World Juniors 2023

EP Rinkside's 3 Stars from Day 3 of the 2023 World Juniors

HALIFAX, Nova Scotia – “Heave Away” is a song by The Fables, iconic in Atlantic Canada and a staple of sporting events from the band's home province of Newfoundland and Labrador to Nova Scotia.

It was stuck in the heads of just about everybody in Scotiabank Centre following Canada's cathartic dismantling of Germany to bring the team to 1-1-0-0 after an 11-goal outburst – much needed after the panic that followed their 5-2 loss to Czechia in the tournament's first day.

Shane Wright (Seattle Kraken) told reporters in the lead-up to this year's World Juniors that Canada's goal song would be revealed during the first game of the tournament and that it had been originally suggested by teammate Logan Stankoven (Dallas Stars). Haligonians, no strangers to hearing the tune in the Mooseheads' home arena, were pleased to learn that the squad had chosen to honour the tournament's host region.

It played when Dylan Guenther (Arizona Coyotes) tapped in a backhand pass from Connor Bedard on a power play rush six minutes into the game; when Wright got a piece of a rebound in the slot; when Bedard notched a natural hat trick that thrilled the adoring crowd; when Canada punished the Germans for a five-minute major check to the head by scoring four goals including two more almost identical one-timers from Guenther; and when Zack Ostapchuk (Ottawa Senators) and Joshua Roy (Montréal Canadiens) got their first markers of the tournament.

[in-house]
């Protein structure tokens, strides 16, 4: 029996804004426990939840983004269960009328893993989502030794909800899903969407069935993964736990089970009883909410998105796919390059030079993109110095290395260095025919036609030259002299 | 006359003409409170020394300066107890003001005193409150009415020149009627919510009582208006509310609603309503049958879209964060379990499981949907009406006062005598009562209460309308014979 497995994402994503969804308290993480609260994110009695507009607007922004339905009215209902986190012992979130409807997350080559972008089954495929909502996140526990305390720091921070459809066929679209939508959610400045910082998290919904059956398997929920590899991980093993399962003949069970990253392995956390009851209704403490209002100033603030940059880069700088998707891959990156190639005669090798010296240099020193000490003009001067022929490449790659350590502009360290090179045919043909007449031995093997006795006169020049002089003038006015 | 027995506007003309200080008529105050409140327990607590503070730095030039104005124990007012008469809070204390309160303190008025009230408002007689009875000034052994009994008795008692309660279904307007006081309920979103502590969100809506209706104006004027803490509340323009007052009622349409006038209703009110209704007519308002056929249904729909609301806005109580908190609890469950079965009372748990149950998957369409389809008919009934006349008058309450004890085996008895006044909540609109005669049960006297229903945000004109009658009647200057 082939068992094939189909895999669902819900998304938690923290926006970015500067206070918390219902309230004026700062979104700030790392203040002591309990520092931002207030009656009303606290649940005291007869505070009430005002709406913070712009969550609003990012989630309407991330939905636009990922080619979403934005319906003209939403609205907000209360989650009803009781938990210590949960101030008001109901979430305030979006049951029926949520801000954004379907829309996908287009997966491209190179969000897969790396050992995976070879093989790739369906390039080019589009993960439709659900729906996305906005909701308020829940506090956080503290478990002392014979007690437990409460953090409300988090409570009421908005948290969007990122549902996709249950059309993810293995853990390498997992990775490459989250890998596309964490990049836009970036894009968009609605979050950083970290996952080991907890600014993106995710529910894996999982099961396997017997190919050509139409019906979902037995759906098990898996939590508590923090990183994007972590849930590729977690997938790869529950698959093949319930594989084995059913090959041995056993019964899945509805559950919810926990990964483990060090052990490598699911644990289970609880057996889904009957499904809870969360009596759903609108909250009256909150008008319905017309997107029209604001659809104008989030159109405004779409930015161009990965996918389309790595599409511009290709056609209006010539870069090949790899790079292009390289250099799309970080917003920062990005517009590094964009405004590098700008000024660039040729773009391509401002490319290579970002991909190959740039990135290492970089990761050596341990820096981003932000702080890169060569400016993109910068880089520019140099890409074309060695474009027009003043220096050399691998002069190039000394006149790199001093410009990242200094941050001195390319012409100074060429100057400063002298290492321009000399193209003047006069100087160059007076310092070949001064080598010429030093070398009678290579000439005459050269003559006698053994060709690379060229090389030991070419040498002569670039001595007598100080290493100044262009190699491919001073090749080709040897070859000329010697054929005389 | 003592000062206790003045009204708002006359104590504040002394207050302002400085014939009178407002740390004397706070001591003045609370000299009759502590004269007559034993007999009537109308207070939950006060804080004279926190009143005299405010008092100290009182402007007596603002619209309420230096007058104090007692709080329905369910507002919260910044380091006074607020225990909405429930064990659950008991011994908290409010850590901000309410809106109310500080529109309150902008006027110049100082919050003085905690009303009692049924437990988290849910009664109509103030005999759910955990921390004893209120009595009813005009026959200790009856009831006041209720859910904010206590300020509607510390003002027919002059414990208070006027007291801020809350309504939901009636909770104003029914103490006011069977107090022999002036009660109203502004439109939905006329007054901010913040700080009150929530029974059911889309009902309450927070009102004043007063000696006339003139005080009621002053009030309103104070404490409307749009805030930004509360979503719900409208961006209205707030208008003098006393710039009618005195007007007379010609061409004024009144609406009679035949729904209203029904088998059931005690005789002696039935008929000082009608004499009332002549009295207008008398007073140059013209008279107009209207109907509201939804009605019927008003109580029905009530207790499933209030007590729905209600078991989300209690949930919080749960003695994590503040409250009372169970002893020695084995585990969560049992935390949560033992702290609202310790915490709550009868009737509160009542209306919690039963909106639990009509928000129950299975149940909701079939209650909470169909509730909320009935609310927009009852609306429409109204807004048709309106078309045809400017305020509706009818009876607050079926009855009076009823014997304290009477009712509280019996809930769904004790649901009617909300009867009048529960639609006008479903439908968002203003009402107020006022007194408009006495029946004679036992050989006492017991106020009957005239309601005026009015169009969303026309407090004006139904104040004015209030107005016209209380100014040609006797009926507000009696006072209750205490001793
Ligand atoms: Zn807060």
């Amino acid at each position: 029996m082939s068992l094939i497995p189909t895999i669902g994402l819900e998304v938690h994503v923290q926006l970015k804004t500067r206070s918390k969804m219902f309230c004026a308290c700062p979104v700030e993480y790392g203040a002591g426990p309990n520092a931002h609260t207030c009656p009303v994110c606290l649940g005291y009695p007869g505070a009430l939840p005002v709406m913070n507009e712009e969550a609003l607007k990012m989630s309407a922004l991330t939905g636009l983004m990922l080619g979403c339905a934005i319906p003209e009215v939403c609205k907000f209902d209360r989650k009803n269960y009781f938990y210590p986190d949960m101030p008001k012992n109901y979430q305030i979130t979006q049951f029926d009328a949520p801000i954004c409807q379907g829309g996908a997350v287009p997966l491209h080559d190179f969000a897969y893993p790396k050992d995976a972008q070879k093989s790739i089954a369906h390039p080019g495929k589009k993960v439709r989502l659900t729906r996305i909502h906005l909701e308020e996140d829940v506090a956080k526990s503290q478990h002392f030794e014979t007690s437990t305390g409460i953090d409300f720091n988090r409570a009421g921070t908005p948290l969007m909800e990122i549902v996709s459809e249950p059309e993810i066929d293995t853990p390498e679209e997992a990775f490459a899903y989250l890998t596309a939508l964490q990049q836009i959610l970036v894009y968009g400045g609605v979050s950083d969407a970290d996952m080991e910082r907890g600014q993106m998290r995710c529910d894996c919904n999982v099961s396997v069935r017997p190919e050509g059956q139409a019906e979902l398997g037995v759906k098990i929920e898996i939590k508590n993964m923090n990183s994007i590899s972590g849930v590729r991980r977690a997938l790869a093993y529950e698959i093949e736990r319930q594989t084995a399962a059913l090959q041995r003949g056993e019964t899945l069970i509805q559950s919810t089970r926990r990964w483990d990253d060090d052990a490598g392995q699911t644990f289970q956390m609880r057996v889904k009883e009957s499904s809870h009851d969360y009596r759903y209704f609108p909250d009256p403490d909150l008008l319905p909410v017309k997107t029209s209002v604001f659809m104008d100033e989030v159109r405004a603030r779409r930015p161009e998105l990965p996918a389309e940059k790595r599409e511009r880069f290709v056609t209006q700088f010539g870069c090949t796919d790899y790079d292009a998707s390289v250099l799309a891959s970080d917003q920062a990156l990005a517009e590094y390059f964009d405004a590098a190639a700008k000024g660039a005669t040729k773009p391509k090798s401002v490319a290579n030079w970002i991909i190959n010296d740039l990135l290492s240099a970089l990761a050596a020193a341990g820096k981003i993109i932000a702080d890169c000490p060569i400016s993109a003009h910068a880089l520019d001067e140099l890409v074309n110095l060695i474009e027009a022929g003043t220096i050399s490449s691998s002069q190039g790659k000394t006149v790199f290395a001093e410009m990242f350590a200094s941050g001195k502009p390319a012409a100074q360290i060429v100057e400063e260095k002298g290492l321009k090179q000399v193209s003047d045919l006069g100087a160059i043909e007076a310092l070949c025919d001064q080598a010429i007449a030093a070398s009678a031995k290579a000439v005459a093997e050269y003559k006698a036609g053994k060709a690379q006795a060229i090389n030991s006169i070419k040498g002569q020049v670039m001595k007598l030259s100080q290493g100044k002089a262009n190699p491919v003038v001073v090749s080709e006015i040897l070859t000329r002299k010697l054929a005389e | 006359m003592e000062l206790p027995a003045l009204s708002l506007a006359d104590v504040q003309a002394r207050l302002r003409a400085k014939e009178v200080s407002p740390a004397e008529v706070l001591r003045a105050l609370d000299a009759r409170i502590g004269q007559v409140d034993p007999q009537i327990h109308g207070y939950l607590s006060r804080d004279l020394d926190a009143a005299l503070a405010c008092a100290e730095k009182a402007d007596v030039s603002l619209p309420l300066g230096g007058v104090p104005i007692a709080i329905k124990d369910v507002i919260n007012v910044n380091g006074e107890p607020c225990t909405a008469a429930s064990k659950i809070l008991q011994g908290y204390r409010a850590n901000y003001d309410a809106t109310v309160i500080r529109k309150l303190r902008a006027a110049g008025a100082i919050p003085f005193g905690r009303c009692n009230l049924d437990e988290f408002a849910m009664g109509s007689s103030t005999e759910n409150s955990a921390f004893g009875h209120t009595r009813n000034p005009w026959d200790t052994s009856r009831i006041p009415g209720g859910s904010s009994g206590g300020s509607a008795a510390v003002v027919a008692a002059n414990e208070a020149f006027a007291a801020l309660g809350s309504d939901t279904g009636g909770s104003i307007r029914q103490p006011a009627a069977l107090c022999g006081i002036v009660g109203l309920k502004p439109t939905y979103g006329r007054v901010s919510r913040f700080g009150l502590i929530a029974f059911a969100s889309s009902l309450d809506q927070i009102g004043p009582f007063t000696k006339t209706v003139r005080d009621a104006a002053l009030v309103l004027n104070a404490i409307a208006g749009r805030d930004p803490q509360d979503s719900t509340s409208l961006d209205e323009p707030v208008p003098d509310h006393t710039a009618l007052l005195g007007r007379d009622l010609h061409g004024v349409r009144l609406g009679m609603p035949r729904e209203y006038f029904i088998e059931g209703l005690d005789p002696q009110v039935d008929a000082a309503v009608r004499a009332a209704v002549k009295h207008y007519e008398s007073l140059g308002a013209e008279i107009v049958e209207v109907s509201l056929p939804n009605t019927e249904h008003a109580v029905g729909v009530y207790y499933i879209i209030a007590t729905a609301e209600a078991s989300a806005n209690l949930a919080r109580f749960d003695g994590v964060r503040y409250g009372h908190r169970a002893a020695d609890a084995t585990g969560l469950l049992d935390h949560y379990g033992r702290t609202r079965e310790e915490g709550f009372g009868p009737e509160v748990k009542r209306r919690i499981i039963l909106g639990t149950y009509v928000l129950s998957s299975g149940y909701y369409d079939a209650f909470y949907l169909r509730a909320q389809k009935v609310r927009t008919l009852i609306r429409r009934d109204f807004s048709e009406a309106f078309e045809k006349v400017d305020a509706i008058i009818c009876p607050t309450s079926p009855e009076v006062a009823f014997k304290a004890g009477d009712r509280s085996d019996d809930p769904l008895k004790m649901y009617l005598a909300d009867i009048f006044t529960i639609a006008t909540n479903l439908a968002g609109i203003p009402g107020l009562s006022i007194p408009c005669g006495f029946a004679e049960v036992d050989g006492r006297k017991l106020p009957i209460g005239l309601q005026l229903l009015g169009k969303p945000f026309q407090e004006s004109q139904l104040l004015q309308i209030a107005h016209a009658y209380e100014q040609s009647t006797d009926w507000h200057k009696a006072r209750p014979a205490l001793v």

Stankoven's vision had apparently come to fruition. Or had it?

“I actually picked a different goal song, and they didn't end up using it… It was “Danza Kuduro”, a Mexican song – it was pretty upbeat, and all the guys really liked it… I just kind of suggested it, and the rest of the team really liked it.”

Did he get overruled by the DJ? “Yeah, but I'm happy with the choice, it's really good.”

Not so fast, though. After being hauled into HeaveGate, Scotiabank Centre DJ denied deviating from Hockey Canada's choice, confirming that he was given “Heave Away” by the team's event organizers. This story goes far deeper than we could possibly imagine, and EP Rinkside will get to the bottom of it.

There was also a hockey game – or something that could conceivably be described as one.

With narratives swirling about Michigans and bad penalties – and up against an opponent who came a few bounces away from shocking Sweden in their first game – Canada dropped the hammer on Germany, notching seven goals on the power play and out-shooting them 52-17.

“That's how we play hockey, for all three periods, all 60 minutes, that was Team Canada hockey,” Wright said after the game. "We were expecting a bounce-back game, and that's exactly what we got and really proud of our effort today.” 

Unless Stankoven finds a way to sneak into the DJ booth in the next 24 hours, fans of “Heave Away” will likely hear a lot more of it tomorrow night as Canada faces an Austrian team that has been outscored 20-0 and outshot 98-21 to this point in the tournament. The Germans will also see Austria next following a probably much-needed rest day.